One of many interesting features of the film, and one underlying purpose, is to show the beads' lack of intrinsic value. Their value shifts over time during the course of their global journey, going from nothing to something of value to the factory workers as the source of their wages. The beads are of even greater value to the factory owner, who makes sure they are carefully packaged in neat, aesthetically pleasing bands of color before being delivered to his American distributor. (If they were all jumbled together, he explains, they would just look like “trash.”) The strings of beads gain more value when the distributor, Dom Carlone of Accent Annex, sells them to chains like Wal-Mart and K-Mart, which in turn sell them to customers, Mardi Gras krewe participants, for US$1–10 for each string. They acquire prestige value when caught by Mardi Gras revelers, who bare their body parts or dress up in funny costumes (like 60-something Ms. Pearl) in hopes they will be thrown some. The beads retain souvenir value for some people once Mardi Gras is over, but most are discarded and end up as real trash to be swept up by the city's mechanized street sweepers. (Interestingly, although revelers could presumably purchase their own beads at a store rather than rely on catching them, they would not have the same cachet, authenticity, or value if they did so.)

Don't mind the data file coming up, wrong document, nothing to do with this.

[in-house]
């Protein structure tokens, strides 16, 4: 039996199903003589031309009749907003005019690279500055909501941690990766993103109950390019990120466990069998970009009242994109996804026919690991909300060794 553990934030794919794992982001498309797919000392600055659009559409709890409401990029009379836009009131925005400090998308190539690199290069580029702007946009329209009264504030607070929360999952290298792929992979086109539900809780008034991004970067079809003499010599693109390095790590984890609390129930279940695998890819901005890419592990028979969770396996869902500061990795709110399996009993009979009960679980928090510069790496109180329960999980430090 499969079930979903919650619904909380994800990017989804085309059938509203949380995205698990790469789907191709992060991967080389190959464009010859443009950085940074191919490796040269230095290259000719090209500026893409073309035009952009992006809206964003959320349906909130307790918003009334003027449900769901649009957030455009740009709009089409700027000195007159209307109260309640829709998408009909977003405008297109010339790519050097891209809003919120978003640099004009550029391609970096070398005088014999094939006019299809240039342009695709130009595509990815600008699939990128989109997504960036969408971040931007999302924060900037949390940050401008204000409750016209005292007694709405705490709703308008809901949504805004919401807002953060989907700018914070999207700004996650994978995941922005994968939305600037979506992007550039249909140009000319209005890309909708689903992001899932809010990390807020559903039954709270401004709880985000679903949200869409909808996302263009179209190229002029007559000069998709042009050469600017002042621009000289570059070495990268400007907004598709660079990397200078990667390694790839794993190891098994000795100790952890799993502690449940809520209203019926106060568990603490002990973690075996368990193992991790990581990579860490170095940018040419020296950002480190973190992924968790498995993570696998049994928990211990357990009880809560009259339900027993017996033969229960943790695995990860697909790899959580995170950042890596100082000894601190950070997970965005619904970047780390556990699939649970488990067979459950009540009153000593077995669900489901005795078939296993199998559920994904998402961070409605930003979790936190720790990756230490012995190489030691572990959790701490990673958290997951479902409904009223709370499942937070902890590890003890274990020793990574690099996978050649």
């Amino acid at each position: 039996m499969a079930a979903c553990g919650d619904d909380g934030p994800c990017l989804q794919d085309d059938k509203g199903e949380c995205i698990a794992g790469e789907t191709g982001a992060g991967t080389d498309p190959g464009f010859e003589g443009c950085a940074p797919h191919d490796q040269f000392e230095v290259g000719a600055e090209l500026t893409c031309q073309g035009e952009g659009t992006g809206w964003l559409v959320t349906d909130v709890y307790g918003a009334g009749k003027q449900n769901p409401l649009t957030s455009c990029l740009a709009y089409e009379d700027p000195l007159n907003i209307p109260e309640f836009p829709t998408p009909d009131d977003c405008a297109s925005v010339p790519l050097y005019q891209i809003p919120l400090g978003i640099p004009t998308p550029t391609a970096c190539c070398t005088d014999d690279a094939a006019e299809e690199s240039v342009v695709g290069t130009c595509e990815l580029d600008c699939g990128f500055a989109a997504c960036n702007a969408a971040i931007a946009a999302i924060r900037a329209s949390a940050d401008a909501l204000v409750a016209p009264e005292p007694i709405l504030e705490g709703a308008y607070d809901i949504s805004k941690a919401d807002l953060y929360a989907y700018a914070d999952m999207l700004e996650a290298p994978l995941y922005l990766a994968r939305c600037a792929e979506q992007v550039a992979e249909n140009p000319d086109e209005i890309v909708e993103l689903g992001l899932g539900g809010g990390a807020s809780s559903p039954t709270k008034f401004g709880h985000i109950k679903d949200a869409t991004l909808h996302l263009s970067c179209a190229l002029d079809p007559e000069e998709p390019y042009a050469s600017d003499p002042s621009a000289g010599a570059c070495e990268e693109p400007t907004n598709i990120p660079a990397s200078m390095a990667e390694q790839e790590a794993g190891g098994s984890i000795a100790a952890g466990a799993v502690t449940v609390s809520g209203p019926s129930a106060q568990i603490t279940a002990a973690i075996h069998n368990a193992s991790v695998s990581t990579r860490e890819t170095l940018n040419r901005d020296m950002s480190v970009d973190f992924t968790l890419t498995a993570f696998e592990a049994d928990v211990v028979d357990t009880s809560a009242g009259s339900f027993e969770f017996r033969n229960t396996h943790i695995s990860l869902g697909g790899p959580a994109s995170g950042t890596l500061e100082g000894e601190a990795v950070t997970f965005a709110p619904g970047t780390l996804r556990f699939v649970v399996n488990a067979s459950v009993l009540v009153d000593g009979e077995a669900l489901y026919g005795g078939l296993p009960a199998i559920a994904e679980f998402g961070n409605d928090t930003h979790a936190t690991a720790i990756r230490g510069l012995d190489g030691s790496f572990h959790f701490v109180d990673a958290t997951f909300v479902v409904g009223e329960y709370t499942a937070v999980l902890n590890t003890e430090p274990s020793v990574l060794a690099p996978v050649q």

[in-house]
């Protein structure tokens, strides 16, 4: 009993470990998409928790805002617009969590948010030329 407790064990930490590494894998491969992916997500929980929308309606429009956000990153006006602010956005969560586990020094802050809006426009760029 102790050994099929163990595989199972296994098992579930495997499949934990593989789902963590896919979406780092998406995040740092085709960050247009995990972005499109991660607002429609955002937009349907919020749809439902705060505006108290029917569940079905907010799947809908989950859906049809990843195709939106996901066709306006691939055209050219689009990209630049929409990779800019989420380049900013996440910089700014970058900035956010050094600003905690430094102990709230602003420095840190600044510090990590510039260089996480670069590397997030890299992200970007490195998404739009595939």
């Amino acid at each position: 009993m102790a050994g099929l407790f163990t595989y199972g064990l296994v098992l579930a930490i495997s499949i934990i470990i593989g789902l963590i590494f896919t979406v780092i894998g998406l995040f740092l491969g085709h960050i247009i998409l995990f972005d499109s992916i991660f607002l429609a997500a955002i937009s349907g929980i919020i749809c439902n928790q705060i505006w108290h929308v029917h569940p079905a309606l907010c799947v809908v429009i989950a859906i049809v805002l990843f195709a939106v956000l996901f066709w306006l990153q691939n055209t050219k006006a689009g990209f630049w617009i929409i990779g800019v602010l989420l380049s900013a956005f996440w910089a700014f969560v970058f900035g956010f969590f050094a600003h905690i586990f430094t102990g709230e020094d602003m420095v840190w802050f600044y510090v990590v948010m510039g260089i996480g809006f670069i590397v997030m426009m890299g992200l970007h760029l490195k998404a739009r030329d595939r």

The film is filled with intriguing ironies and contrasts. The young women workers in China are forbidden from fraternizing with male workers at the factory (they risk a fine of a month's wages), yet are creating the currency for a sexualized exchange between American women and men. Alternatively, American women baring their breasts for beads at Mardi Gras facilitate the exploitation of Chinese women workers. The young women workers who live and labor at the Tai Kuen bead factory, despite the restrictions and grueling work, view their factory work as a sign of independence and to a certain extent, freedom. Similarly, many of the American women (and men) who participate in Mardi Gras do so to enjoy the freedom of its anonymity and liminality. Many go to escape the perceived restrictions of their own lives, the regulation, and monotony of their daily work and the weight of their familial responsibilities. Of course, the restrictions most of them face pale in comparison to those of the Chinese workers who also accept their familial responsibilities stoically. A student in my film class noted the irony of Roger Wong pointing out how he followed U.S. law by putting “Made in China” labels on his beads, yet had no qualms about breaking any number of U.S. laws in terms of how he treats and pays his workers. Another noticed the photograph of Dom Carlone's daughter on the wall in his office as he told the filmmaker, “It works for them. It wouldn't work for us [including his daughter].”